Photo credit Adam Cox
This year at WAM, mindfulness is an overarching theme present in exhibitions and programs. Part of mindfulness is self reflection – understanding identity. Of course, this got me thinking. What is identity? The definition may seem fairly obvious, but this word has certain nuances because identity is constructed in a different way for everyone.
My home town, Chicago, is a large part of my identity. I believe that deep-dish pizza, the Cubs, and even Ferris Bueller make up pieces of my personality. When I was at home this past weekend, not only did I want to catch up with my family, but I also wanted to catch up with the person that I was when I lived there. Because, as hard as it is to admit, I am no longer that person. After living in Minneapolis for over two years, I am going through a bit of an identity crisis. What does Minneapolis have to offer me that Chicago doesn’t? Years from now, when I reflect on my time here, how will Minneapolis have shaped my personality?
It has always been interesting to me that a city can be a part of a person because typically people are considered little parts of cities. Places shape our identities because of the experiences that we have accumulated within their confines. I am Minneapolis because of my many walks down St. Anthony Main, meals at Loring Pasta Bar, and nights at The Varsity singing my heart out at concerts. The city of Minneapolis has entered my life at a pivotal point and shaped me into a person I could have never imagined. I am different because of the place where I live, the activities I choose, and the people that surround me.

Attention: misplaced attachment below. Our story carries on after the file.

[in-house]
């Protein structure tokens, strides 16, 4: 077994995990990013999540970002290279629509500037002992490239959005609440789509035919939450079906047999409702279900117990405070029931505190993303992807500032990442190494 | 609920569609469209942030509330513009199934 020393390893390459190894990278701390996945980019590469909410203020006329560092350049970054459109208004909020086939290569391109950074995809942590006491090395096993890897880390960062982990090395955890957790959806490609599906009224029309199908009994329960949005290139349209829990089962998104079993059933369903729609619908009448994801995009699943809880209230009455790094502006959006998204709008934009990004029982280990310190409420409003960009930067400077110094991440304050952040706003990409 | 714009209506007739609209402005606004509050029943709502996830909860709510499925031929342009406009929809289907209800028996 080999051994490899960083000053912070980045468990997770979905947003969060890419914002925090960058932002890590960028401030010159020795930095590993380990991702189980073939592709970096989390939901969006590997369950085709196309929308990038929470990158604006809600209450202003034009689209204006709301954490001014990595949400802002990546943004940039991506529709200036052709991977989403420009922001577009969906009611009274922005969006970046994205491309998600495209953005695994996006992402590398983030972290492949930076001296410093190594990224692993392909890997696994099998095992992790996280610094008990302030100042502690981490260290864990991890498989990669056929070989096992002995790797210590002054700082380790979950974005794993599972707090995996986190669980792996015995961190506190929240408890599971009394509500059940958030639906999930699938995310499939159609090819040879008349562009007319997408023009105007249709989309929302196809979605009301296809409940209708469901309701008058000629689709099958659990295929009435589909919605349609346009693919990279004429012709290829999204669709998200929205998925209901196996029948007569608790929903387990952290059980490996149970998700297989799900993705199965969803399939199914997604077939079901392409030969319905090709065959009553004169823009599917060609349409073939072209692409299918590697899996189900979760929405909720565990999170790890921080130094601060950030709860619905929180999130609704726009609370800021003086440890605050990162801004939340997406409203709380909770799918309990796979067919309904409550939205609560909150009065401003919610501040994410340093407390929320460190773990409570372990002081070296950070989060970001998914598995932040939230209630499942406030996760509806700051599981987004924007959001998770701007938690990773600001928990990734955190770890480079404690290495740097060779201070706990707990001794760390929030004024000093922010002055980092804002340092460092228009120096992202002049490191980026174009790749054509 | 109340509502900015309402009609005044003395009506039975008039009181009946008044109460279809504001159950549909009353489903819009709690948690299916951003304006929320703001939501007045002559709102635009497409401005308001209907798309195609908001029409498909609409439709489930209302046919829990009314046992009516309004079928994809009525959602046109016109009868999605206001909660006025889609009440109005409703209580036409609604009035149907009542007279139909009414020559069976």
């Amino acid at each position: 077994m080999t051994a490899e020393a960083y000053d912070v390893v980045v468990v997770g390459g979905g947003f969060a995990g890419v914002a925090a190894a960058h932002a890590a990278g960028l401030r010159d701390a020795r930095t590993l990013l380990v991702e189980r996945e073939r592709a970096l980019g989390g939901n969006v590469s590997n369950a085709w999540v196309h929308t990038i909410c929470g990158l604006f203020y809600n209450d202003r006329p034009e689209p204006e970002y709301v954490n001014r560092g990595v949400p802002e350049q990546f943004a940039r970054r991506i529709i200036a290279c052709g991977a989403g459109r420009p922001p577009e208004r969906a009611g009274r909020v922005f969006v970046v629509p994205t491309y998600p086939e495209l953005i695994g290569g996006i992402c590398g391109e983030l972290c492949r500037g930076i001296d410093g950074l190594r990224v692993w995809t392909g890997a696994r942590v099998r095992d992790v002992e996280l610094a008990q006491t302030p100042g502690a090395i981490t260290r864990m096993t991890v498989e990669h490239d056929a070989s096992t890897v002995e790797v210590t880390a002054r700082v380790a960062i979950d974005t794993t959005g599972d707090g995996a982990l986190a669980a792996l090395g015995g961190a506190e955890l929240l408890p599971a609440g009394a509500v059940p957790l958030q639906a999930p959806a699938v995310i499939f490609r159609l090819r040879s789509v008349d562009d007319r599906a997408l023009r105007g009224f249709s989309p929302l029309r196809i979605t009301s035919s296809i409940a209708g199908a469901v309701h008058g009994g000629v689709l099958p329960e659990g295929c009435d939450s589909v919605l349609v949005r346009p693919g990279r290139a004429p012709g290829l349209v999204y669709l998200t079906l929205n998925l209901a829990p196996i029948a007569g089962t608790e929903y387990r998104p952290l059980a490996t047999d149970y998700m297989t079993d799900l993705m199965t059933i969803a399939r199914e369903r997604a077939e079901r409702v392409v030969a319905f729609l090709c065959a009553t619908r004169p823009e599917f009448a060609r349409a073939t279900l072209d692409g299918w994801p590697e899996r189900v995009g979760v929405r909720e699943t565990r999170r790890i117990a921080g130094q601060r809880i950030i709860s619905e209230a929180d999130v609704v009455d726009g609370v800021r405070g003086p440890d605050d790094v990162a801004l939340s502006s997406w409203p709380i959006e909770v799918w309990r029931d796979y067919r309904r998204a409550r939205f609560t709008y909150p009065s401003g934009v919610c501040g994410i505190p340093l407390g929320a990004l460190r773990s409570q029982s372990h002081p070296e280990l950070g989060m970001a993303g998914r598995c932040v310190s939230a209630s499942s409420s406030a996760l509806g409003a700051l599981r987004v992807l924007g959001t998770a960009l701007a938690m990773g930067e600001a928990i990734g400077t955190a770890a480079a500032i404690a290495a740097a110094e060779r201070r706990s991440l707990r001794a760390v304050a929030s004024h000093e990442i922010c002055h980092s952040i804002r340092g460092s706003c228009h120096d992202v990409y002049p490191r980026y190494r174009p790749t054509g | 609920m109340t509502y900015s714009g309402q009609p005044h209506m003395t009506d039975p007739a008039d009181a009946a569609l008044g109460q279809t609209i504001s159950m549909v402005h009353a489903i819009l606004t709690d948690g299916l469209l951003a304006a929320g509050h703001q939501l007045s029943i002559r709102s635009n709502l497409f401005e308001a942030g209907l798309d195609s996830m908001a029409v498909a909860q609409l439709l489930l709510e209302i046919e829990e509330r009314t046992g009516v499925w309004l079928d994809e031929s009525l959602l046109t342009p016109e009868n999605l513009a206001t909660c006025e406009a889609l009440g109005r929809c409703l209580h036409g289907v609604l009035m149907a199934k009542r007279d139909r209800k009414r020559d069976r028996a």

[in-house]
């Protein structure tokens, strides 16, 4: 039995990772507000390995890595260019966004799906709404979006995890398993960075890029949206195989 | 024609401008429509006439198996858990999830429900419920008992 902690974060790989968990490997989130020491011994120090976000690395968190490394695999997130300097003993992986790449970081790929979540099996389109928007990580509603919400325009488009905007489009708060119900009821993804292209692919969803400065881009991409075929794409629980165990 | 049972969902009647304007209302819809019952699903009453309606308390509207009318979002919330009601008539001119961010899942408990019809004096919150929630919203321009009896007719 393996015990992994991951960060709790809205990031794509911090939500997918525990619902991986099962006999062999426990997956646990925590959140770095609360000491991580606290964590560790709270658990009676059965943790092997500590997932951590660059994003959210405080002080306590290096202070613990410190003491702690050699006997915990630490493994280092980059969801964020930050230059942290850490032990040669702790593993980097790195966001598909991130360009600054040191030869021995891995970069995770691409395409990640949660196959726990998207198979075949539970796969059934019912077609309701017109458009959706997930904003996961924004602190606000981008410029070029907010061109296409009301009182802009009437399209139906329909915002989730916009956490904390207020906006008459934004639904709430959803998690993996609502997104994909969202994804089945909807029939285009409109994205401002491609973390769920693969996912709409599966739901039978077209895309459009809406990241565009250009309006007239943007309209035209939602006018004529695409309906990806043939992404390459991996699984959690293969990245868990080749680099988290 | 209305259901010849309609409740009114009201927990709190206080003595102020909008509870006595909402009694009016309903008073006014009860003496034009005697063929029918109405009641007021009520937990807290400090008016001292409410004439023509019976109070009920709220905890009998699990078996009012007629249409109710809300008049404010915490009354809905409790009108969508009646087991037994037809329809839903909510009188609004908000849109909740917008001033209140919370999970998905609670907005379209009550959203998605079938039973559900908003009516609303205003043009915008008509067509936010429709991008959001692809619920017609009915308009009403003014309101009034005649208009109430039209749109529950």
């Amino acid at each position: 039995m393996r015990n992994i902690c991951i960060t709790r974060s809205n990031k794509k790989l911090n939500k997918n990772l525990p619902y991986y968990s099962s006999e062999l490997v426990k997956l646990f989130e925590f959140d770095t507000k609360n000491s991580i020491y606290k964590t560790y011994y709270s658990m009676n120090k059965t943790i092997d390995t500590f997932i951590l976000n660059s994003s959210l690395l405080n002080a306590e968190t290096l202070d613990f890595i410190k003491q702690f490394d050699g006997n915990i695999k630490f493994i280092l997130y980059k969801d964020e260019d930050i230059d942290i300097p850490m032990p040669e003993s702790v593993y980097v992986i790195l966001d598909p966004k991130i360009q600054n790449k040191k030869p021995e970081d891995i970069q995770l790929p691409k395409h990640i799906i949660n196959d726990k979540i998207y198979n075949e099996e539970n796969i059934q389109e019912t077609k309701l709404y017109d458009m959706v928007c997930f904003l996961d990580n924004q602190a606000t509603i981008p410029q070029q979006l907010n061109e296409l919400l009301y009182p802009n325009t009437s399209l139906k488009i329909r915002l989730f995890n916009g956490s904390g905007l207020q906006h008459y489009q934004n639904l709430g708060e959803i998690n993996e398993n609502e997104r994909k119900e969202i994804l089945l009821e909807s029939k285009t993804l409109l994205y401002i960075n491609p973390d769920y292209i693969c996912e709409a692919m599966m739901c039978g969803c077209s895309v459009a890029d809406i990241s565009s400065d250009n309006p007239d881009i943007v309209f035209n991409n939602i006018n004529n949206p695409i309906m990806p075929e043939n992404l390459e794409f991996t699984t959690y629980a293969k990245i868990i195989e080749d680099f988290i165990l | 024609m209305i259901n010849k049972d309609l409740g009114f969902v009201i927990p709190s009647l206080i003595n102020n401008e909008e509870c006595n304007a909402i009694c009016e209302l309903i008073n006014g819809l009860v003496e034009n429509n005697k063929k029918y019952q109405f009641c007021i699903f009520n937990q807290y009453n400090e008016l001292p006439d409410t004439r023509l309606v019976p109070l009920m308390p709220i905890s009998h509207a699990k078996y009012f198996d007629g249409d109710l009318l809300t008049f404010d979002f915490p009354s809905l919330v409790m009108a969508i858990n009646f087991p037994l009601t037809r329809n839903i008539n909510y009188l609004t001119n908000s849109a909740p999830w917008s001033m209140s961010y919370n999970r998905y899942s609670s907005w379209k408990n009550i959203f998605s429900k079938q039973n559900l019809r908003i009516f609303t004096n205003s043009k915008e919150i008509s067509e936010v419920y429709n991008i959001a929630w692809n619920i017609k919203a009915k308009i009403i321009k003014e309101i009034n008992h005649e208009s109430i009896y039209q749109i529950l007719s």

I encourage you to think about your hometown. What elements of that town still affect your life today? How would your “identity” be different if you grew up somewhere else? If Minneapolis is your hometown, what elements of the city have shaped you?
Chicago will always be me, but I guess a little Minneapolis doesn’t hurt… as long as I never become a Vikings fan.